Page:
We bumped up Hobkin’s appointment with the vet to, err, snip off his danglies, by a week. He goes in tomorrow. The little critter is maturing way fast and has begun to interact amorously with the (faux) fur mit toy I made him. But the clincher is that he’s getting more aggressive with his bite play. Them sorts of “adult skunk” hormones make for a bad companion if not taken care of immediately. It’ll be the first time he’s been away from us overnight since we got him. I’m just a wee bit anxious (well more than a wee bit), although the vet and especially Debbie, his assistant, are just wonderful. Debbie promised us that Hobkin will wake up from the anesthesia in her arms so he won’t be alone and scared in a strange place. Debbie rocks.
But, okay, Matthew posts fairly regularly on a board when I’m asleep late at night. This board did a poll. Of course, the results aren’t at all scientific or even a random sampling of the population or anything like that, but he and I were appalled and, well, appalled at the outcome.
1. Who would you chose to rescue out of a burning house if you could only chose one option:
a. your beloved pet or b. a complete stranger.
2. Who would you chose to rescue out of a burning house if you could only chose one option:
a. a loved one (spouse, sibling, parent, for e.g.) or b. three complete strangers.
More people chose the b. options than the a. ones in both cases. And the ones who chose a. usually said they’d feel guilty about doing so.
One person said they’d throw fluffy into a chipper if it’d stop a complete stranger from getting hurt (I sorta have to wonder with this one if “beloved” isn’t a valid adjective in this case).
What’s wrong with these people?? I’d so chuck a stranger into a chipper to save Hobkin, much less just go the passive route and choose to save Hobkin over the stranger. And I’d feel no qualms about it. Ditto on the letting the three strangers burn to get Matthew out. Hell, after seeing the result of that poll, I’m thinking that shoving a few extra people back into the blaze might be a good idea.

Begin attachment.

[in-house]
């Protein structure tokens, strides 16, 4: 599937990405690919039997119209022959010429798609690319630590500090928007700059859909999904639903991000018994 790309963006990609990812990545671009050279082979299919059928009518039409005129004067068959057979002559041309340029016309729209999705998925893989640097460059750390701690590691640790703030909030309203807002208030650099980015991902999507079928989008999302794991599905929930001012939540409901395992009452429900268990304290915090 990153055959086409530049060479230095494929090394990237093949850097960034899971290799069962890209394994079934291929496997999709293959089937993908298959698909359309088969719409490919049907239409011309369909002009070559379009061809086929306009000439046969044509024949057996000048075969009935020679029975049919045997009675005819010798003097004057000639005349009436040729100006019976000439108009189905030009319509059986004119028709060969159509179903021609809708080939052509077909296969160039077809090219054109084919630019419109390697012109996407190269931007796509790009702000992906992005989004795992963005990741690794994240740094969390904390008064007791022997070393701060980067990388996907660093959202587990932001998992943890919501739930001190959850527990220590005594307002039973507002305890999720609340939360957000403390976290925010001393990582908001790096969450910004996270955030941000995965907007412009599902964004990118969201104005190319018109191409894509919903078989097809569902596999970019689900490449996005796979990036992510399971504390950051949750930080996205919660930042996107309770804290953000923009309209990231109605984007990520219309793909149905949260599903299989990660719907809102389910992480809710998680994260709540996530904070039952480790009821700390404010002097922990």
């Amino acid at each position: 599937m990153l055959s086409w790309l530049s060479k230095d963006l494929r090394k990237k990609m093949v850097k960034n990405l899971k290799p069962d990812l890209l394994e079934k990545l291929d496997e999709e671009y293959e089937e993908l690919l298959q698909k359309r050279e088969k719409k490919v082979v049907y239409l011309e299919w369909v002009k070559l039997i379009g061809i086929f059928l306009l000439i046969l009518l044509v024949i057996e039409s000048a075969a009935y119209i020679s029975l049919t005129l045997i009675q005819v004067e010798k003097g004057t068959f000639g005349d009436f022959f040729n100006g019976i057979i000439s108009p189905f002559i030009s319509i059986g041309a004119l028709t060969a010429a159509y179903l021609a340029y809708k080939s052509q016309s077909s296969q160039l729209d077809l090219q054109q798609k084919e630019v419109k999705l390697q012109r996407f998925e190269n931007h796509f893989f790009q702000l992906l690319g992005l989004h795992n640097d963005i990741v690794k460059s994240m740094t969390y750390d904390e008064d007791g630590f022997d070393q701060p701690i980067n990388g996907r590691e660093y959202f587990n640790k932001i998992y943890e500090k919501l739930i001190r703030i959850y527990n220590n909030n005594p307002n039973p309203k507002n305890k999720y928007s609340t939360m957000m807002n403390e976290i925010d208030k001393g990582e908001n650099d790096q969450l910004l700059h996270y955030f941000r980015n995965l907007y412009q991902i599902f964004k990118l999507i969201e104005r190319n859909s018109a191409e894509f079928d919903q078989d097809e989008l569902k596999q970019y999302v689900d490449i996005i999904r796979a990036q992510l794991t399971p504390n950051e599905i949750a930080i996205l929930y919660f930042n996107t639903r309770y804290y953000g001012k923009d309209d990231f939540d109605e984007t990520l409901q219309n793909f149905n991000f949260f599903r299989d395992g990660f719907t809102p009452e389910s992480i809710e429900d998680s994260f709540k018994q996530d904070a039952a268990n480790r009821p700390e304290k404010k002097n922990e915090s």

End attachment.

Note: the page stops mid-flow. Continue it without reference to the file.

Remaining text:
I mean how can someone look their husband/wife/lover in the eye every day and think that in a pinch, they’d chose three strangers over them? It floors me how many people think that ethics is math. Saving three people is better by virtue of saving more? Faugh. And then the whole humans over animals thing. I hate how the general populace treat and views animals. But, I mean, if you adopt an animal into your household, you’re making a commitment. You’re promising to love and protect that critter against all that comes. So many people out there think of animals as disposable. Again, I say “faugh.”
I think that the general populace’s feelings about animals is horrible. I torture myself sometimes by watching Animal Cops on Animal Planet. It’s horrible. Dog fighting, neglect, abuse. But, it’s also nice to see the dedication of the people that are rescuing the animals, and then the happy stories of them finding good homes.